Among my favorite books are a few "almanacs" by 20th century American nature writers with entries for every day of the year. One with almanac in the title is Donald Culross Peattie's An Almanac for Moderns, which does contain occasional anniversaries, or rather birthdays of famous naturalists. Others almanacs in my collection are Circle of the Seasons: The Journal of a Naturalist's Year and A Walk Through the Year by Edwin Way Teale, and Sundial of the Seasons by Hal Borland. Here, by way of example, is Borland's Sundial of the Seasons entry for April 28:
A garden has two purposes. One is to grow vegetables which feed the gardener's body and flowers which warm his heart. the other is to satisfy his need for intimate contact with the earth and growing things. Which of these purposes is more important can be disputed endlessly, but eventually the answer lies in the gardener. Perhaps, if one ever arrives at the truth of the matter, they are of approximately equal importance; as has been said many times, man does not live by bread alone, nor by lettuce and carrots and beets and potatoes and broccoli. Man happens to be a sentient person as well as a hungry animal.

By the end of April the real gardener must get his hands in the soil. Planting seeds is a good and profitable exercise, but what he needs, down in his very marrow, is contact with the earth and communion with the rootbed of life. Atoms and molecules are all very well in their place, but soil, humus, compost, earth teeming with the sources of growth, are vital beyond measure. You don't have to know the chemistry of soil or the physics of molecular structure to feel the surge of life beneath your fingertips. You dig, you rake, you plant and you are participating in the ultimate, mysterious miracle.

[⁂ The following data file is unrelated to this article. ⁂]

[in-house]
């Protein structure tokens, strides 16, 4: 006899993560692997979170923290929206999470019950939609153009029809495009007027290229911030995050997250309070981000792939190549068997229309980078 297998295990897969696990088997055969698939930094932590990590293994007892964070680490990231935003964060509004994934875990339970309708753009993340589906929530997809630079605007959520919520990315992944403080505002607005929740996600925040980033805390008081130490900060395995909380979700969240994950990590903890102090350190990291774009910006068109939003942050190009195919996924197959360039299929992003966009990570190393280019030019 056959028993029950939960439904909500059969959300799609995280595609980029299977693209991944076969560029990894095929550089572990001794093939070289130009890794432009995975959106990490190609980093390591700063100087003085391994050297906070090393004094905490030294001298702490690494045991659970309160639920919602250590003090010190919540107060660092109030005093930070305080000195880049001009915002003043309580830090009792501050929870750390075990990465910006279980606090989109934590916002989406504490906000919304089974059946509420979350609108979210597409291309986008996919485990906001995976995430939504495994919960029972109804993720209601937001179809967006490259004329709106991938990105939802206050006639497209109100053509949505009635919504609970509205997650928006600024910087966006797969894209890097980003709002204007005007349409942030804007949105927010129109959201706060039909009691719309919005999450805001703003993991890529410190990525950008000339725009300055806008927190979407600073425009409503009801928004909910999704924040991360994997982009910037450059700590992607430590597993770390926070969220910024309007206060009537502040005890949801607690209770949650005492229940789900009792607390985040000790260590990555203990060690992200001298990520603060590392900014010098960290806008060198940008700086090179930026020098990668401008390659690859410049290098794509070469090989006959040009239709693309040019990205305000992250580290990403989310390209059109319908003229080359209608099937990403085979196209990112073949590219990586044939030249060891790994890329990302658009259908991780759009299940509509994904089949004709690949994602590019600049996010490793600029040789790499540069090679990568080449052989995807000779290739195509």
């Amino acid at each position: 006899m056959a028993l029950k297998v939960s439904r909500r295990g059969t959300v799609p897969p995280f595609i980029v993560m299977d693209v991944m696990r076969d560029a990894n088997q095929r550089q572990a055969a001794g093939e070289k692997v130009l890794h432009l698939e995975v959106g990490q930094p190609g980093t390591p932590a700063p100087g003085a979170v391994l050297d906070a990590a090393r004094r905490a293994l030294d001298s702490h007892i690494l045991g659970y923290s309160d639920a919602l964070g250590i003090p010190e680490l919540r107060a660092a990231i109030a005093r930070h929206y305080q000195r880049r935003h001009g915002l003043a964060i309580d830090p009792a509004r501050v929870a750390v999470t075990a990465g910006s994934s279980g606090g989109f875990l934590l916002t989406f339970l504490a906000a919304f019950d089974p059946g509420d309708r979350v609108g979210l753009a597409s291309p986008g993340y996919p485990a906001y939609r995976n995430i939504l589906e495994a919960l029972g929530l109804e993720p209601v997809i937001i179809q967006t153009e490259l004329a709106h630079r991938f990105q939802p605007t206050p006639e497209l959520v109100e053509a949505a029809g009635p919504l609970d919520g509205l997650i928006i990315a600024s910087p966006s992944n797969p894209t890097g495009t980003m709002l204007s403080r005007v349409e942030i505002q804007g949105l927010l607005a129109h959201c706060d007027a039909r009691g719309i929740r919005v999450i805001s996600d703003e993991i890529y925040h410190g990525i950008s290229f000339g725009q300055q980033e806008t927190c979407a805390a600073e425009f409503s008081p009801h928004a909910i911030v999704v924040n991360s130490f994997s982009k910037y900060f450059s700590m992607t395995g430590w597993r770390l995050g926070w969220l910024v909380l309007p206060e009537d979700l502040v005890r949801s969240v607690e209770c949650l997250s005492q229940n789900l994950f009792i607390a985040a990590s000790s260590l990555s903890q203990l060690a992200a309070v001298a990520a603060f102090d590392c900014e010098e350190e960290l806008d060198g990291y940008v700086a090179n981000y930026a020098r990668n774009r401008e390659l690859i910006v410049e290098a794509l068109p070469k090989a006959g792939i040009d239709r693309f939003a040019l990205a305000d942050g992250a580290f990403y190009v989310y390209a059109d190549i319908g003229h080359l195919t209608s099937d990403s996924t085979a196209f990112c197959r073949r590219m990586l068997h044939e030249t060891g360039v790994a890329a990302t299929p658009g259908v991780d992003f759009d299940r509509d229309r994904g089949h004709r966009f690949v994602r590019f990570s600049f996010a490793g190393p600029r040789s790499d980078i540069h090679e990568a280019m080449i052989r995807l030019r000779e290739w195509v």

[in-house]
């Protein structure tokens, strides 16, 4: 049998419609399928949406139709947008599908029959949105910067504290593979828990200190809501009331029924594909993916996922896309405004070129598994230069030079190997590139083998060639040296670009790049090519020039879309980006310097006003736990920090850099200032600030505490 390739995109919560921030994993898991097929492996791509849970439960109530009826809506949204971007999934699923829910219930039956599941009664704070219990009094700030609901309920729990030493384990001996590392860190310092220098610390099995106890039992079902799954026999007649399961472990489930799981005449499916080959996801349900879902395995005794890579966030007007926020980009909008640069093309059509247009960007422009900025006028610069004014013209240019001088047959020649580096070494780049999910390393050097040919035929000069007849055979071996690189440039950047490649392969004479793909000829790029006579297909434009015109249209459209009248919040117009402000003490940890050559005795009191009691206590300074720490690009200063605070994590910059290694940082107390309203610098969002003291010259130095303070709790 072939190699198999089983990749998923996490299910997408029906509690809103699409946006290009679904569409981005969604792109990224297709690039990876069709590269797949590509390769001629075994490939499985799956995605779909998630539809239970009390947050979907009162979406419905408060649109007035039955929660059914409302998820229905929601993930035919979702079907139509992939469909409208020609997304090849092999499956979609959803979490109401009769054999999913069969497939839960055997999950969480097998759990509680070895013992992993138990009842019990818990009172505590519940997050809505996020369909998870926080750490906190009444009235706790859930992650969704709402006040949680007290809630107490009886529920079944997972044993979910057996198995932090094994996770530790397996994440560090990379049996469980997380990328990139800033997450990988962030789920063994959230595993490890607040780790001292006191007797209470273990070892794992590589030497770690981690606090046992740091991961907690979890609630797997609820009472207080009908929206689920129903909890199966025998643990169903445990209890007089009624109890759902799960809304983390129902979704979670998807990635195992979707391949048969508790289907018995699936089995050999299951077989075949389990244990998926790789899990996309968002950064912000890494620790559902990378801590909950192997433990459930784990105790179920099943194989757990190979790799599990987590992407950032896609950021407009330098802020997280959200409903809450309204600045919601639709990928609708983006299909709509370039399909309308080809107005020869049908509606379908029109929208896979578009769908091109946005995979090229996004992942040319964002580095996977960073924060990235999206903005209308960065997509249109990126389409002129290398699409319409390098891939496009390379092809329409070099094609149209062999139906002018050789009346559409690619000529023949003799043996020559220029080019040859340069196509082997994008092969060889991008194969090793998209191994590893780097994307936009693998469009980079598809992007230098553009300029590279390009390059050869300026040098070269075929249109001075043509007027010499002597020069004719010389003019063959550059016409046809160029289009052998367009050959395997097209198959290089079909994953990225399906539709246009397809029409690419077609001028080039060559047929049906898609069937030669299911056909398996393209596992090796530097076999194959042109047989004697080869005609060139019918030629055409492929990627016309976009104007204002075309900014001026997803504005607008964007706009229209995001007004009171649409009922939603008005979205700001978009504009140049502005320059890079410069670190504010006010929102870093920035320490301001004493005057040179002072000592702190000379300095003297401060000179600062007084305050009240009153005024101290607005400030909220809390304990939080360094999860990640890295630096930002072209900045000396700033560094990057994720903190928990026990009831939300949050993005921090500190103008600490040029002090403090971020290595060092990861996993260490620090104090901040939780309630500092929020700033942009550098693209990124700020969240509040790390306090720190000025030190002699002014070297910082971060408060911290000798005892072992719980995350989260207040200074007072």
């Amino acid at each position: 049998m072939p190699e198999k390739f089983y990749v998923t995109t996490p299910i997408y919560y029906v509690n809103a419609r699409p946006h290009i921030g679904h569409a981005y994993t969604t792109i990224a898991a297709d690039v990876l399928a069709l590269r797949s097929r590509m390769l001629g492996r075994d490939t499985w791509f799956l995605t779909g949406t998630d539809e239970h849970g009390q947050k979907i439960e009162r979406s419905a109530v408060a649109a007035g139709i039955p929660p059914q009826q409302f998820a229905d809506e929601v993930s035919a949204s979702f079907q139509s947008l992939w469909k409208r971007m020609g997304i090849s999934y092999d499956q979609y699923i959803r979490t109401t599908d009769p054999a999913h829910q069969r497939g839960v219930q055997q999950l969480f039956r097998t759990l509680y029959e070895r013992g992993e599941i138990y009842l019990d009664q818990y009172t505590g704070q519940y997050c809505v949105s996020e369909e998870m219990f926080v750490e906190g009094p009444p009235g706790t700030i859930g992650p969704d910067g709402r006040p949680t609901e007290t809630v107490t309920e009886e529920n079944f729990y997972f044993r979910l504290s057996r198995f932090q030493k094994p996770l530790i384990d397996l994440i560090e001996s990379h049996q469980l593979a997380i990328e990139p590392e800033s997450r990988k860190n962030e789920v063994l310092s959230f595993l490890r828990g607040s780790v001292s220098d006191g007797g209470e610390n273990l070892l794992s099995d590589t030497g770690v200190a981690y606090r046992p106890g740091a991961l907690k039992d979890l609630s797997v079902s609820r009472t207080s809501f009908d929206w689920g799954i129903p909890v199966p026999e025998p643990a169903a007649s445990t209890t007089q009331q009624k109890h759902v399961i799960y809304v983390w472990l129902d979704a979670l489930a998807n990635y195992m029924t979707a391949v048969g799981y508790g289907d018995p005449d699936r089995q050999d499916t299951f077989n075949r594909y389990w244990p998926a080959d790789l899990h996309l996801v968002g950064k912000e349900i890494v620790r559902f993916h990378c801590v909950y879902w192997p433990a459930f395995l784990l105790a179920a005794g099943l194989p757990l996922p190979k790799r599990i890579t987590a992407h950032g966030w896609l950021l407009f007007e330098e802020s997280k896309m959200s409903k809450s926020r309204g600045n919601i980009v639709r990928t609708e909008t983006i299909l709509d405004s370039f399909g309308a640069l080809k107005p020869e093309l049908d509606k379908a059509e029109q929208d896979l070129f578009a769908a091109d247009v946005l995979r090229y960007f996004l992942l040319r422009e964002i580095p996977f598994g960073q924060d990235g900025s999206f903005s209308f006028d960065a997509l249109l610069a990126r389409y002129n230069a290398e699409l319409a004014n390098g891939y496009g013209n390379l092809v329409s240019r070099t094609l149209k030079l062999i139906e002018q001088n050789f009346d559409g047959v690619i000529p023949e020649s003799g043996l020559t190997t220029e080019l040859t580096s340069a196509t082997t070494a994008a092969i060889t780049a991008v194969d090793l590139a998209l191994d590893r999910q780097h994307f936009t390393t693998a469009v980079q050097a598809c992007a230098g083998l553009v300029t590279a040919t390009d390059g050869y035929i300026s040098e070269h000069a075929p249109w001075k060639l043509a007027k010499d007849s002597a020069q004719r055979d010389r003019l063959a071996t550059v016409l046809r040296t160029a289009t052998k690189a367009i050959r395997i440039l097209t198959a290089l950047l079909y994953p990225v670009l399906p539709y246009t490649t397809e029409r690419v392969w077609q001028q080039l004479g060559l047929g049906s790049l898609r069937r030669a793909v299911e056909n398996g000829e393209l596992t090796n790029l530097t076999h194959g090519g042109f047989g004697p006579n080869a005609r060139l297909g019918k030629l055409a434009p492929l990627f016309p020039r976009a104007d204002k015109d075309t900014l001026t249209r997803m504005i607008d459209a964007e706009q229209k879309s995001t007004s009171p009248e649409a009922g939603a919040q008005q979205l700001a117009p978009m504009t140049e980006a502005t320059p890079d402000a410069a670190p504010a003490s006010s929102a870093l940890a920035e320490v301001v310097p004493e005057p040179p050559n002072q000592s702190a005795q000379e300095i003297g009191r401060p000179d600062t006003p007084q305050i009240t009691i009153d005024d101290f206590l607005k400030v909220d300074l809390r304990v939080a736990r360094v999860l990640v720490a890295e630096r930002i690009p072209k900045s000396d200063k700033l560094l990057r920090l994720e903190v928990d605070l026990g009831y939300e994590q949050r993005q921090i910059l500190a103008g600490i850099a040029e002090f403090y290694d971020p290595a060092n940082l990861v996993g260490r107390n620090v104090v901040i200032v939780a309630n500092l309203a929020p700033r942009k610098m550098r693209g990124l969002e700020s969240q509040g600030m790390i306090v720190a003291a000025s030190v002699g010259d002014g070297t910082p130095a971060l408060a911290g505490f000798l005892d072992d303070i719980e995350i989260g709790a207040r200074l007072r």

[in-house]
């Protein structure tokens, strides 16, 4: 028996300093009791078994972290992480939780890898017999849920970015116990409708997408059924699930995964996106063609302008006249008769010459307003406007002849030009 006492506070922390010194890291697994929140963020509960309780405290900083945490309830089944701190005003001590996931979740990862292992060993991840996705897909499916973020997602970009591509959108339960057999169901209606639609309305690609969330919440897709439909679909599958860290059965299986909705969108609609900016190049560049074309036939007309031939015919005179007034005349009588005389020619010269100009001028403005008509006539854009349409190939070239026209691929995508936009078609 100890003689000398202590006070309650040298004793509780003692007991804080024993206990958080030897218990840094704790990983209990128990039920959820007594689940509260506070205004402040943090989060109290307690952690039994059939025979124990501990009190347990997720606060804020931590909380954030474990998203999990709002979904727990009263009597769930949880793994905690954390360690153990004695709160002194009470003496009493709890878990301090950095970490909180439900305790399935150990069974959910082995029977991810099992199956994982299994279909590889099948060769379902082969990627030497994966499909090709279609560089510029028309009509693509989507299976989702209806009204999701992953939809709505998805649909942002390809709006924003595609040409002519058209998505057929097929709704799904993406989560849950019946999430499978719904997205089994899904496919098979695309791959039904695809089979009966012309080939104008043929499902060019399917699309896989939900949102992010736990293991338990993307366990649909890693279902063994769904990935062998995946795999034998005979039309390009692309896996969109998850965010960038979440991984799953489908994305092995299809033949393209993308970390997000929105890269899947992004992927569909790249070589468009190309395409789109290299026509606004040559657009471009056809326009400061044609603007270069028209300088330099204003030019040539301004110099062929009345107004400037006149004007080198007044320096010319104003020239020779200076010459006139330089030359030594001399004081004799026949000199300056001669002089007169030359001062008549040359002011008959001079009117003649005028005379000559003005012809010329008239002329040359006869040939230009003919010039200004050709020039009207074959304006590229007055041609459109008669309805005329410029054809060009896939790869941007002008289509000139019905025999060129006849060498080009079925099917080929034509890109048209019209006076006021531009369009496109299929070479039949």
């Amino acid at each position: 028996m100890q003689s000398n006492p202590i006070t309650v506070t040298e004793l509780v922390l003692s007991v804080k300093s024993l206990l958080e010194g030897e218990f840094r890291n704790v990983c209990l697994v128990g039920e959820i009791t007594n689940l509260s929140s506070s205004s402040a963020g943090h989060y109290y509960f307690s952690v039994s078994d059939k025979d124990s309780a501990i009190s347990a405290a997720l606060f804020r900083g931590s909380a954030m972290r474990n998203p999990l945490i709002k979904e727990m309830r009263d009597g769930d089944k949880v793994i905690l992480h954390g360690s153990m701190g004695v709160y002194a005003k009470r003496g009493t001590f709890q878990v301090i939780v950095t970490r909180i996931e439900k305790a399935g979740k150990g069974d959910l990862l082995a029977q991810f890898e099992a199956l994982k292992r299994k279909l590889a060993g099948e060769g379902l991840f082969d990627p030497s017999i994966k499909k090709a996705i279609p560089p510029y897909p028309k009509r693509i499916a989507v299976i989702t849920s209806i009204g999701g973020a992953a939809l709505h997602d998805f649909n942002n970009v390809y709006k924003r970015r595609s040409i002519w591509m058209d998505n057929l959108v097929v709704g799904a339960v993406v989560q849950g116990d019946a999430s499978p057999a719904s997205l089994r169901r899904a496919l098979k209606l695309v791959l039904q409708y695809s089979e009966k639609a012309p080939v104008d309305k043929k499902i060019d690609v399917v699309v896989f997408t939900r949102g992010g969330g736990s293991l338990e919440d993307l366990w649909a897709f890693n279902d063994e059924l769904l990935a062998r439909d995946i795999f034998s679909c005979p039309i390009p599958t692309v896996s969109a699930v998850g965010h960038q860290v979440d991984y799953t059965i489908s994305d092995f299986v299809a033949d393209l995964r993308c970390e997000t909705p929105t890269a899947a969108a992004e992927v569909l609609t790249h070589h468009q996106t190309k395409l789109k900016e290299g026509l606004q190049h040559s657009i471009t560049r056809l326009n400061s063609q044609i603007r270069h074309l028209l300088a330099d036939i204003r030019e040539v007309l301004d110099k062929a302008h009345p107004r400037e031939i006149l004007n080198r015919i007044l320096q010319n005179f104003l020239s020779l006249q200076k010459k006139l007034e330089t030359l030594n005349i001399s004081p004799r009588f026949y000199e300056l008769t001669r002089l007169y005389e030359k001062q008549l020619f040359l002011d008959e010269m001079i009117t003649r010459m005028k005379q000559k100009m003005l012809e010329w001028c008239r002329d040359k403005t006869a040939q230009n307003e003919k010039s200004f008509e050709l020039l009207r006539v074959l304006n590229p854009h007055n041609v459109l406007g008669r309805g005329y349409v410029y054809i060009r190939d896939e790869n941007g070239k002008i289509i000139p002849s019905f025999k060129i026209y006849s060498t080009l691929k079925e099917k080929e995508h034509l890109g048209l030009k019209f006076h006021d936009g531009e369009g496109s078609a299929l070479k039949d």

Such participation is at once humbling and exhilarating. You become a partner of sun and wind and rain. You acknowledge the great forces, the primal urge. You become somewhat master of a plot of earth, encourage it to do your bidding, and eventually you reap, if you are fortunate. But at planting time you chiefly commune with the earth and cooperate with the elements and take part in Spring itself. You make contact with life.